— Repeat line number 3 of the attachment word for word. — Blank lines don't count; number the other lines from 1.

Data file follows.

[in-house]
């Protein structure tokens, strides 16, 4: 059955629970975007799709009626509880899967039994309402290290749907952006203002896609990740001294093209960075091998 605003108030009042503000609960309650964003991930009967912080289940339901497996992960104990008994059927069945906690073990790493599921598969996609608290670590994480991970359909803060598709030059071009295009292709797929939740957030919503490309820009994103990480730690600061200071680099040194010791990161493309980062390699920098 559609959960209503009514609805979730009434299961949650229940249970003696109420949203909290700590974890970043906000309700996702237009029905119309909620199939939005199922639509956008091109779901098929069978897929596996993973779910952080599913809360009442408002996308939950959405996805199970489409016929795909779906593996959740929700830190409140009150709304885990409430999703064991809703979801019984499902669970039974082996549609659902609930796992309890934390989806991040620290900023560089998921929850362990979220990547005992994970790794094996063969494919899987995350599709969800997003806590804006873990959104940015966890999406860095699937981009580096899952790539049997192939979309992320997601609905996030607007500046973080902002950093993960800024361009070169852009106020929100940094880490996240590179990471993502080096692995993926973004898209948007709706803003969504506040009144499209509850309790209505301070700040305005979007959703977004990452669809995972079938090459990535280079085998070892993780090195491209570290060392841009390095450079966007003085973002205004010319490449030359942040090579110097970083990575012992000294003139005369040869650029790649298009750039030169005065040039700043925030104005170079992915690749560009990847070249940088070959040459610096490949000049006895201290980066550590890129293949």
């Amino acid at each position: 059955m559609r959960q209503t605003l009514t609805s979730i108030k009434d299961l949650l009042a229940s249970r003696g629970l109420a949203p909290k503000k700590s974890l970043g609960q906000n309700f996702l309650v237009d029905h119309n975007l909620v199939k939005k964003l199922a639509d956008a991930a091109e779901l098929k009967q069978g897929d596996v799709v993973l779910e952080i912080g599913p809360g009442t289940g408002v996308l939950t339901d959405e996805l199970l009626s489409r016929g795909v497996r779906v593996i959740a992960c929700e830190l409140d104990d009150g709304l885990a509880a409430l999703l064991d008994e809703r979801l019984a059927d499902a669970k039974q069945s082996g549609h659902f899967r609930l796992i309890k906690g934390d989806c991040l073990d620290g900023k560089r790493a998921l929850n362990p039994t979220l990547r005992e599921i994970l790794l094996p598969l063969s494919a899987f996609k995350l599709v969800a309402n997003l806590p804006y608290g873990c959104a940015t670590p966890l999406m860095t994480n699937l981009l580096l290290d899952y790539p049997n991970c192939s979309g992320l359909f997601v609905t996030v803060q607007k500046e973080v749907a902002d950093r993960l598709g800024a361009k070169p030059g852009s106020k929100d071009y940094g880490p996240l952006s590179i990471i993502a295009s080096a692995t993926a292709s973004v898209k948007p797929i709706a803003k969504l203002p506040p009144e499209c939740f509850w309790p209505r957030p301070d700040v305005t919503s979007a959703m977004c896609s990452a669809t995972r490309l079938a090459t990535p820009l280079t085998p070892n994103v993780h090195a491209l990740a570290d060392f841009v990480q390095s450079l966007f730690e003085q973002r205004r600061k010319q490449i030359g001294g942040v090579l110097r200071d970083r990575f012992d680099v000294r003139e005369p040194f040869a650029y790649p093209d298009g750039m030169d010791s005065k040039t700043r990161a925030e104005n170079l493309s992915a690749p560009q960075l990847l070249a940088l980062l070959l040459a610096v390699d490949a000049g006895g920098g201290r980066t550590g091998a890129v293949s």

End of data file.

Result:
């Amino acid at each position: 059955m559609r959960q209503t605003l009514t609805s979730i108030k009434d299961l949650l009042a229940s249970r003696g629970l109420a949203p909290k503000k700590s974890l970043g609960q906000n309700f996702l309650v237009d029905h119309n975007l909620v199939k939005k964003l199922a639509d956008a991930a091109e779901l098929k009967q069978g897929d596996v799709v993973l779910e952080i912080g599913p809360g009442t289940g408002v996308l939950t339901d959405e996805l199970l009626s489409r016929g795909v497996r779906v593996i959740a992960c929700e830190l409140d104990d009150g709304l885990a509880a409430l999703l064991d008994e809703r979801l019984a059927d499902a669970k039974q069945s082996g549609h659902f899967r609930l796992i309890k906690g934390d989806c991040l073990d620290g900023k560089r790493a998921l929850n362990p039994t979220l990547r005992e599921i994970l790794l094996p598969l063969s494919a899987f996609k995350l599709v969800a309402n997003l806590p804006y608290g873990c959104a940015t670590p966890l999406m860095t994480n699937l981009l580096l290290d899952y790539p049997n991970c192939s979309g992320l359909f997601v609905t996030v803060q607007k500046e973080v749907a902002d950093r993960l598709g800024a361009k070169p030059g852009s106020k929100d071009y940094g880490p996240l952006s590179i990471i993502a295009s080096a692995t993926a292709s973004v898209k948007p797929i709706a803003k969504l203002p506040p009144e499209c939740f509850w309790p209505r957030p301070d700040v305005t919503s979007a959703m977004c896609s990452a669809t995972r490309l079938a090459t990535p820009l280079t085998p070892n994103v993780h090195a491209l990740a570290d060392f841009v990480q390095s450079l966007f730690e003085q973002r205004r600061k010319q490449i030359g001294g942040v090579l110097r200071d970083r990575f012992d680099v000294r003139e005369p040194f040869a650029y790649p093209d298009g750039m030169d010791s005065k040039t700043r990161a925030e104005n170079l493309s992915a690749p560009q960075l990847l070249a940088l980062l070959l040459a610096v390699d490949a000049g006895g920098g201290r980066t550590g091998a890129v293949s």